Showing posts from July, 2020

What Makes a Security Plan?

      Hello, and welcome back to my blog. This week, I would like to quickly discuss the levels that go into making a security plan. These types of plans are an important tool for IT departments and Cybersecurity Administrators to design a plan that will help protect or slow down an attack on the network.     Of course, security plans can vary from company to company; however, their purpose remains the same, with threats looming every day. With IT managers adjusting in response to the ever-changing threats, the created security plan must be designed to stop or slow down any attempt to breach network defenses. Below we will look at the principal components of a security plan and what they entail.    Separate Networks              As the name suggests, having more than one network can protect company assists from hackers and the like. The reason being is that having every computer on one network would lead to issues if that subsequent work were to fail, which would stop operati

A Look at Defense-in-Depth

What is Defense-in-Depth?                 Defense-in-Depth is the method to which multiple layers of defense protect a network. These defenses are intended to delay an attacker's attempt to further into a system but not stop them completely. By slowing down the attacker, the IT team has time to reacted and mitigate any damage to the network. The idea behind Defense-in-Depth stems from a military strategy that revolves around having a weaker perimeter defense and intentionally yielding space to buy time. In the case of cybersecurity, the approach here involves multiple layers of control but not give up any ground. Here is a video that can bring a little light on to the idea of Defense-in-Depth from Network Direction: Below is the topology of how Defense-in-Depth would potentially look like: Fig 1. A large scale highly secure deployment of  Siebel Business Applications Having a setup, such as the one above, would bring security to any business of any size. In this case, for the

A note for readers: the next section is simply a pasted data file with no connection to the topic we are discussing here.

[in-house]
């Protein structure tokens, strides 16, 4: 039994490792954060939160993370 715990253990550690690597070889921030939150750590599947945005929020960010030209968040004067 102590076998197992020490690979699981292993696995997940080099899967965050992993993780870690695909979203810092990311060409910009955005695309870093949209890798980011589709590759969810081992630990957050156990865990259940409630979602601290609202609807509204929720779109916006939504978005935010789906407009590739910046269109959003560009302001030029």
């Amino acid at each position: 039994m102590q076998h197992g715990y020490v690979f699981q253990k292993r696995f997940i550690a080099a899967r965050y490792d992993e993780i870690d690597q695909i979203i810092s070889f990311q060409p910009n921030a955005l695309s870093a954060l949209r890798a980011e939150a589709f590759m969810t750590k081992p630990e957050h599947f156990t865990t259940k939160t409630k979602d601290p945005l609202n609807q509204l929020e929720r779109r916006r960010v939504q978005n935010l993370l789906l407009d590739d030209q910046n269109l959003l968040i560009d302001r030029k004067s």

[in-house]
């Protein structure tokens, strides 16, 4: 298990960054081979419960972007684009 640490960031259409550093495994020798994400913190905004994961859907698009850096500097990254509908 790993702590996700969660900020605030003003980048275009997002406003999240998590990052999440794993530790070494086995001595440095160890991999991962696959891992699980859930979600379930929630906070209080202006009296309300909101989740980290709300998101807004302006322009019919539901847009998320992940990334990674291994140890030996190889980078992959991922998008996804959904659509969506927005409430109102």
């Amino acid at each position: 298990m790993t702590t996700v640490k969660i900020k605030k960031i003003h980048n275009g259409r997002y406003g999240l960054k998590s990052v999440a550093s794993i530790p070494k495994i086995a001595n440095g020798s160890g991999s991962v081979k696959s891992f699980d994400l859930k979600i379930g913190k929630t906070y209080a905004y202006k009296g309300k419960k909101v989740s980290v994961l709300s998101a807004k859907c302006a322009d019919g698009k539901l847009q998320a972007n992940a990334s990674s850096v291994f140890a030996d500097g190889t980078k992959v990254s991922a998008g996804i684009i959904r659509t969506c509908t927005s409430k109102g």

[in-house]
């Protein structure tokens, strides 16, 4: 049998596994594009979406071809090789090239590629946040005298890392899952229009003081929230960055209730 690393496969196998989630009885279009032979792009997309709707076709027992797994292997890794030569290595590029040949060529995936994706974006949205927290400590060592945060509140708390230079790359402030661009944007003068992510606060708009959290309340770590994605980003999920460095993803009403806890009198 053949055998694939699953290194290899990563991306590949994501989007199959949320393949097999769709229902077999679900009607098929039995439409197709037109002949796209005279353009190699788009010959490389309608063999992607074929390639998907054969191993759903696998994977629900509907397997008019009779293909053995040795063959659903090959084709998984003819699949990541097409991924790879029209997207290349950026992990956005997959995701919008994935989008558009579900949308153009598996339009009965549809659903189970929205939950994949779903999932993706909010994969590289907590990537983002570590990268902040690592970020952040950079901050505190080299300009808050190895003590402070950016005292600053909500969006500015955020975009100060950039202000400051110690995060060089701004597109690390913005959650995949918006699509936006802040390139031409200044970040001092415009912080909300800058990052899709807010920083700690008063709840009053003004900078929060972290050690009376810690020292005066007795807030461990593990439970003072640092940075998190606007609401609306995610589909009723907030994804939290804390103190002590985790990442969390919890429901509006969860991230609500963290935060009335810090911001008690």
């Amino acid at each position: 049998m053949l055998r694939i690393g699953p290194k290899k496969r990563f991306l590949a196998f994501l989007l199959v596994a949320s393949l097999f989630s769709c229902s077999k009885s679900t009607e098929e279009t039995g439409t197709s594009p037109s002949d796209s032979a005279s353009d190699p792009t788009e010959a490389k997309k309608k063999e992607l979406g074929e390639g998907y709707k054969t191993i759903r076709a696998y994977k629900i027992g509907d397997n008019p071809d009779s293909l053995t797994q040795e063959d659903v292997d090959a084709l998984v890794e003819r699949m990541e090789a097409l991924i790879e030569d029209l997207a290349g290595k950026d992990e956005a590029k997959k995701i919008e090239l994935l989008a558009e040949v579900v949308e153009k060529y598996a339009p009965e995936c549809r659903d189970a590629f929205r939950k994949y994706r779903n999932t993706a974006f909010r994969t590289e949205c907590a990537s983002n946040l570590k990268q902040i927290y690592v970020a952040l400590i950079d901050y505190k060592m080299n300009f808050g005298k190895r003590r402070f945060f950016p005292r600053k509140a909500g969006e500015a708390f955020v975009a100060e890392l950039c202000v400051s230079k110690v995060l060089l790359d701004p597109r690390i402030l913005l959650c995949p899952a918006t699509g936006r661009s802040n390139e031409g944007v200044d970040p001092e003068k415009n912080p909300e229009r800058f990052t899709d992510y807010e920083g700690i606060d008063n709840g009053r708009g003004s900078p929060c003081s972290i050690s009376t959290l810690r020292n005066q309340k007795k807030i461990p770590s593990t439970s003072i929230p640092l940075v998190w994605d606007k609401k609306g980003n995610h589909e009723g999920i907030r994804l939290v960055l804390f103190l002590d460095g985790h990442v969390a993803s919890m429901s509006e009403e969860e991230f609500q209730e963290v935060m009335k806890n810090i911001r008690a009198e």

What is Single Sign-On and How it may benefit a company.

Hello, and Welcome to my blog! This week we will be discussing how single sign-on is used and how it can be beneficial to a company. What is Single Sign-On?                 Single sign-on (SSO) is a session and user authentication service that permits a user to use one login credentials to access multiple applications with a username and password. How does it work? When you are signing on to a website, you may be presented to sign on with a username and password from Facebook, Google, or Apple. These are what is called single sign-on or SSO. This allows users to sign on to a website using credentials from other accounts, such as Google or your Apple ID. It is a federated identity management (FIM) arrangement, and the use of such a system is sometimes called identity federation.  O-Auth , which stands for Open Authorization and is pronounced "oh-auth," is the framework that enables an end user's account information to be used by third-party services, such as Fa

A quick look at NIST CSF (Cybersecurity Framework) core and how they are organizes into functions.

Hello, and Welcome to my blog! This week, I will be discussing how the NIST CSF (Cybersecurity Framework) core organizes into functions. What is a NIST Cybersecurity Framework?                 The National Institute of Standards (NIST) and Framework’s Cybersecurity (CSF) was published in February 2014 in response to Presidential Executive Order 13636, “Improving Critical Infrastructure Cybersecurity,” which called for a standardized security framework for critical infrastructure in the United States. What are the NIST CRF Framework cores areas? The NIST CSF is comprised of four core areas. These include Functions, Categories, Subcategories, and References. We will be talking about the different functions in the NIST CSF core and how they are organized for today. What are the Framework Functions? The NIST CSF is organized into five core functions, which are also known as the Framework Core. These functions are arranged with one another to represent a security cycle. Each p

Incident Response and Forensic Analysis, a relationship.

Hello, and Welcome to my blog! This week, we will be discussing how forensics is related to incident response. Before we dive in, if you are not familiar with incident response, check out this  link  that will take you to one of my other posts that describes what incident response is. The forensics part that is related to the incident response takes place after everything has happened. After the response team has done what they can, the forensic team comes in and analyze what has been taken. This team can be part of the response team or a separate group from the response team. They have their own goals, data requirements, team skills, and benefits for both teams they have, and each of these has differences between them. It is also possible for a person to have both sets of skills and maybe both teams. Incident Response vs. Forensic Analysis Both of these are two related disciplines that use similar tools. Here are the essential highlights. Incident Response: Goals: ·